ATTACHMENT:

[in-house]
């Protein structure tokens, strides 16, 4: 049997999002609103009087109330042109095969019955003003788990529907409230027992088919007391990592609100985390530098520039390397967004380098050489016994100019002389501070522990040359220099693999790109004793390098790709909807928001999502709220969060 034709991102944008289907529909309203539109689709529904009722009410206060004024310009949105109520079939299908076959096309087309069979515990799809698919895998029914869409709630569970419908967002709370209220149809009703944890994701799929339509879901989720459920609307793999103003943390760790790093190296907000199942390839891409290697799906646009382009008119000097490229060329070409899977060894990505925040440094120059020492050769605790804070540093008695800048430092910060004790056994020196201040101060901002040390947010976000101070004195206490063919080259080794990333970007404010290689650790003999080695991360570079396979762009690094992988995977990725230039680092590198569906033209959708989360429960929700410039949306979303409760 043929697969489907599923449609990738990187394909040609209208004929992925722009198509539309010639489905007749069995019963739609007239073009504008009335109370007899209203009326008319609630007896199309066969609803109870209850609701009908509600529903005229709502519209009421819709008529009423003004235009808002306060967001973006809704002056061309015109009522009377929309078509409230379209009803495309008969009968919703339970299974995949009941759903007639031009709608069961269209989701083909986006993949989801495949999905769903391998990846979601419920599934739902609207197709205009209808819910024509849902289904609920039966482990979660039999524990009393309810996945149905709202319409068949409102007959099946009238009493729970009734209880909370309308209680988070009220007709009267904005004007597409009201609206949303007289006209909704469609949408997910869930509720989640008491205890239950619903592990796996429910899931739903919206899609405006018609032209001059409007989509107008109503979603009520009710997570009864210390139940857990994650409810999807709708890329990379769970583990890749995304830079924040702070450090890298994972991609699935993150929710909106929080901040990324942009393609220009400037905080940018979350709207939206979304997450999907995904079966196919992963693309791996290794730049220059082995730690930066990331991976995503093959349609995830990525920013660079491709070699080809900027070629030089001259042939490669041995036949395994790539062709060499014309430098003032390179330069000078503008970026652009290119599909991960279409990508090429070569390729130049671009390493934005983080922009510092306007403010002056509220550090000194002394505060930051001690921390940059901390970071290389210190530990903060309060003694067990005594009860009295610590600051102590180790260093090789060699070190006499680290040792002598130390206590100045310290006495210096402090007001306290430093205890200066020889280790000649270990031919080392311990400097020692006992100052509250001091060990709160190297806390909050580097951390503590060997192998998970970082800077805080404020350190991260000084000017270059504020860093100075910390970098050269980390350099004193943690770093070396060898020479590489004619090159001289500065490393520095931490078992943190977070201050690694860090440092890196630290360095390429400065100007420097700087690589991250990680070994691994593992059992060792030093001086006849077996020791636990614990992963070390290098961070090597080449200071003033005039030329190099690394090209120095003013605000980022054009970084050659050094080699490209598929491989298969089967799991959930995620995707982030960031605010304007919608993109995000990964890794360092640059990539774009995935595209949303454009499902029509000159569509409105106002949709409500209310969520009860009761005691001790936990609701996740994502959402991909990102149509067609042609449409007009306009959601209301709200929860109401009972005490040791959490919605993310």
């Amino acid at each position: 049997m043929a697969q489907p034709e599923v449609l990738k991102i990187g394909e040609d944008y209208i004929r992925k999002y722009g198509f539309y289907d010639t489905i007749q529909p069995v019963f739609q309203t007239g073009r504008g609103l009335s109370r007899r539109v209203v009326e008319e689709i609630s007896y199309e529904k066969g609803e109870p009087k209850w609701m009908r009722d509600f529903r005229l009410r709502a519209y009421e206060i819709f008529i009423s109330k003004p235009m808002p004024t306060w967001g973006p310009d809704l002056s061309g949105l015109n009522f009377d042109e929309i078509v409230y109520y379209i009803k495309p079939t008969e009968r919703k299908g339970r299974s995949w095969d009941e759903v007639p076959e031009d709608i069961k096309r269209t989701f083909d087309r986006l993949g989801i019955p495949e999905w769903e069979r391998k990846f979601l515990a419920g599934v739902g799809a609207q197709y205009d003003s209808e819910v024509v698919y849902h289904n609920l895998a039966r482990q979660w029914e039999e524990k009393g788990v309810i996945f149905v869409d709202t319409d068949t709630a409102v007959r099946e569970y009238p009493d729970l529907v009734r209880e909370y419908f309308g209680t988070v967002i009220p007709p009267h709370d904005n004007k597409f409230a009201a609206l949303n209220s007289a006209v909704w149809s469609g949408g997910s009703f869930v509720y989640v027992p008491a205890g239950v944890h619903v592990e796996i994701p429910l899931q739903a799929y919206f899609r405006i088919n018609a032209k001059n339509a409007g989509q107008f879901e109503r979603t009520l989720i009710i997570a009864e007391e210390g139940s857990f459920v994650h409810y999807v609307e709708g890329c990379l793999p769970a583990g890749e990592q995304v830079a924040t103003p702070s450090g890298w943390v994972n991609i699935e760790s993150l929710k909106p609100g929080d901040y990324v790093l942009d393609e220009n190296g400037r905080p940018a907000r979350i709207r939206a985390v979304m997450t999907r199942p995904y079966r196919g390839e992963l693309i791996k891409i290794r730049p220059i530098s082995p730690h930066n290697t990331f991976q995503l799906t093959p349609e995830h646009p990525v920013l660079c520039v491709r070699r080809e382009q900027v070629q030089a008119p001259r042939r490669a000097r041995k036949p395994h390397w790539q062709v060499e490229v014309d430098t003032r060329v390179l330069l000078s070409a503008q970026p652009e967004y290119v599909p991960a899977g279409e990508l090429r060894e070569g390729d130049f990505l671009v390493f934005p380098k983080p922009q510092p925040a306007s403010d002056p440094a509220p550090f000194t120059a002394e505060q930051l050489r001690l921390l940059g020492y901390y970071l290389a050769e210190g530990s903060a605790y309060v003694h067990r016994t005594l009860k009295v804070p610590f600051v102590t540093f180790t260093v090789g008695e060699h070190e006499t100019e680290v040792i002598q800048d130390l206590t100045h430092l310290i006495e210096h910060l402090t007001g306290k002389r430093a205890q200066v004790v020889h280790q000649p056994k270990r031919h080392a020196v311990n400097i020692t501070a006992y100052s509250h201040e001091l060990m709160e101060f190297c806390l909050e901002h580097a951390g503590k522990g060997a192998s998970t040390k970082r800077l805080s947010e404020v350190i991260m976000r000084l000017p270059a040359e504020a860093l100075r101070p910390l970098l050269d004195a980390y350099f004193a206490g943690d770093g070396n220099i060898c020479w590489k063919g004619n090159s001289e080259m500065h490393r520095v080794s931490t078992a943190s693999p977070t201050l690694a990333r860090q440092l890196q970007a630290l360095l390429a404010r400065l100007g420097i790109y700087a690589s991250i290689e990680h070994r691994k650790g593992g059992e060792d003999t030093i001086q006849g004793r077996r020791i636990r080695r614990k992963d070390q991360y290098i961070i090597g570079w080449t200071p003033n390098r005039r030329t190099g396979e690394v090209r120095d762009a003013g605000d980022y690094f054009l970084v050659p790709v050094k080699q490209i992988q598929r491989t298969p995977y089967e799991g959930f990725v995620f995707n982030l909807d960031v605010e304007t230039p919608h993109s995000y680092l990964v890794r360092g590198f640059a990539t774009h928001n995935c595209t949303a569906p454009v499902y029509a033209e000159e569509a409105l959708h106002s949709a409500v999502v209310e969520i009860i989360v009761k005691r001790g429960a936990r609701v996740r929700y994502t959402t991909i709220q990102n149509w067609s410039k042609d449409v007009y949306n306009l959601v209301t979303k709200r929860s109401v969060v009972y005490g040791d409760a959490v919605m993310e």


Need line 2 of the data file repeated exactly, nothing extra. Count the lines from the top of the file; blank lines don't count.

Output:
């Protein structure tokens, strides 16, 4: 049997999002609103009087109330042109095969019955003003788990529907409230027992088919007391990592609100985390530098520039390397967004380098050489016994100019002389501070522990040359220099693999790109004793390098790709909807928001999502709220969060 034709991102944008289907529909309203539109689709529904009722009410206060004024310009949105109520079939299908076959096309087309069979515990799809698919895998029914869409709630569970419908967002709370209220149809009703944890994701799929339509879901989720459920609307793999103003943390760790790093190296907000199942390839891409290697799906646009382009008119000097490229060329070409899977060894990505925040440094120059020492050769605790804070540093008695800048430092910060004790056994020196201040101060901002040390947010976000101070004195206490063919080259080794990333970007404010290689650790003999080695991360570079396979762009690094992988995977990725230039680092590198569906033209959708989360429960929700410039949306979303409760 043929697969489907599923449609990738990187394909040609209208004929992925722009198509539309010639489905007749069995019963739609007239073009504008009335109370007899209203009326008319609630007896199309066969609803109870209850609701009908509600529903005229709502519209009421819709008529009423003004235009808002306060967001973006809704002056061309015109009522009377929309078509409230379209009803495309008969009968919703339970299974995949009941759903007639031009709608069961269209989701083909986006993949989801495949999905769903391998990846979601419920599934739902609207197709205009209808819910024509849902289904609920039966482990979660039999524990009393309810996945149905709202319409068949409102007959099946009238009493729970009734209880909370309308209680988070009220007709009267904005004007597409009201609206949303007289006209909704469609949408997910869930509720989640008491205890239950619903592990796996429910899931739903919206899609405006018609032209001059409007989509107008109503979603009520009710997570009864210390139940857990994650409810999807709708890329990379769970583990890749995304830079924040702070450090890298994972991609699935993150929710909106929080901040990324942009393609220009400037905080940018979350709207939206979304997450999907995904079966196919992963693309791996290794730049220059082995730690930066990331991976995503093959349609995830990525920013660079491709070699080809900027070629030089001259042939490669041995036949395994790539062709060499014309430098003032390179330069000078503008970026652009290119599909991960279409990508090429070569390729130049671009390493934005983080922009510092306007403010002056509220550090000194002394505060930051001690921390940059901390970071290389210190530990903060309060003694067990005594009860009295610590600051102590180790260093090789060699070190006499680290040792002598130390206590100045310290006495210096402090007001306290430093205890200066020889280790000649270990031919080392311990400097020692006992100052509250001091060990709160190297806390909050580097951390503590060997192998998970970082800077805080404020350190991260000084000017270059504020860093100075910390970098050269980390350099004193943690770093070396060898020479590489004619090159001289500065490393520095931490078992943190977070201050690694860090440092890196630290360095390429400065100007420097700087690589991250990680070994691994593992059992060792030093001086006849077996020791636990614990992963070390290098961070090597080449200071003033005039030329190099690394090209120095003013605000980022054009970084050659050094080699490209598929491989298969089967799991959930995620995707982030960031605010304007919608993109995000990964890794360092640059990539774009995935595209949303454009499902029509000159569509409105106002949709409500209310969520009860009761005691001790936990609701996740994502959402991909990102149509067609042609449409007009306009959601209301709200929860109401009972005490040791959490919605993310």